Saturday, 4 January 2020


Isn't it bizarre how the abnormal becomes normal after a prolonged period of time?

Fires that have raged across Australia over the last two months.

The skies that are perpetually grey from ash, a red sun and the air full of smoke.

Millions of native animals that have perished, including a significant portion of koalas.

Checking the Fires Near Me app daily to see - horrifically - the extent of the fires in NSW.

I am a city dweller, living in the S of NSW that regional areas bitterly (and rightly so) complain about. NSW abbreviated for New South Wales, or as some say Newcastle, Sydney, Wollongong. Although perhaps it is just the S.

The fires have burned through 5.8 million hectares in Australia thus far. We are one month into summer.

Even as a primary school kid, I could never fully grasp the size of a hectare let alone a few million. But to put that into perspective:

The Guardian has this useful map generator

Even without the fires, the drought that has gripped that state. Dams that only have 3% left. Already struggling communities where money from interstate travellers is needed, further affected by the fires as people have changed their summer travel plans.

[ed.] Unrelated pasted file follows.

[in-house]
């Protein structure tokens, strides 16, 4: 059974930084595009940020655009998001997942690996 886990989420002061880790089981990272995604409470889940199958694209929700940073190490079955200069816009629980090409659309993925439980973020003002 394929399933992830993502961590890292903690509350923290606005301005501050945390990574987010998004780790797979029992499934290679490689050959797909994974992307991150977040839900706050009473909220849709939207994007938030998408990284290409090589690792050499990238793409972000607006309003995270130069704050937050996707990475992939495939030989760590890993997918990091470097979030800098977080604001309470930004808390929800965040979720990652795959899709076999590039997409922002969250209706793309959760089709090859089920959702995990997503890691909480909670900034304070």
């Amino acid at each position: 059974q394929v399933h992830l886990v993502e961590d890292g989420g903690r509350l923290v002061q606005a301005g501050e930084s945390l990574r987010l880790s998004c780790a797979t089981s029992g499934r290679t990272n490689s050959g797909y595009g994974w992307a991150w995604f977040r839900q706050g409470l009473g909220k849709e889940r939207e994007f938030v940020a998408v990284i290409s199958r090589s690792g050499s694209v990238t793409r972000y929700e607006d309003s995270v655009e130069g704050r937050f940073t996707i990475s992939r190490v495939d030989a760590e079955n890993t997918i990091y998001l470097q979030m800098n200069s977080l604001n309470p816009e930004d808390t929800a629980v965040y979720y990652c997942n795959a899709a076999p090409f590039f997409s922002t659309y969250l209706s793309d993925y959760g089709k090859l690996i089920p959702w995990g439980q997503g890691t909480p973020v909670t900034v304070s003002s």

I see the increased produce costs in the shops / markets and I can't help but think about the farmers. The stress. Their livelihoods at stake.

But to read about the fires on Kangaroo Island have recently twinged my heart a little more. Over 150 hectares has been burnt, about a quarter of the island. Kangaroo Island is my favourite place in Australia; the pristine natural environment, a bay full of sea lions, rolling sand dunes and home to a plethora of animals unique to the island. What will it look like when I return there in the future?

It is estimated that ~80% of bushfires are due to humans, accidental and intentional (x).

How will all this end? I don't know.

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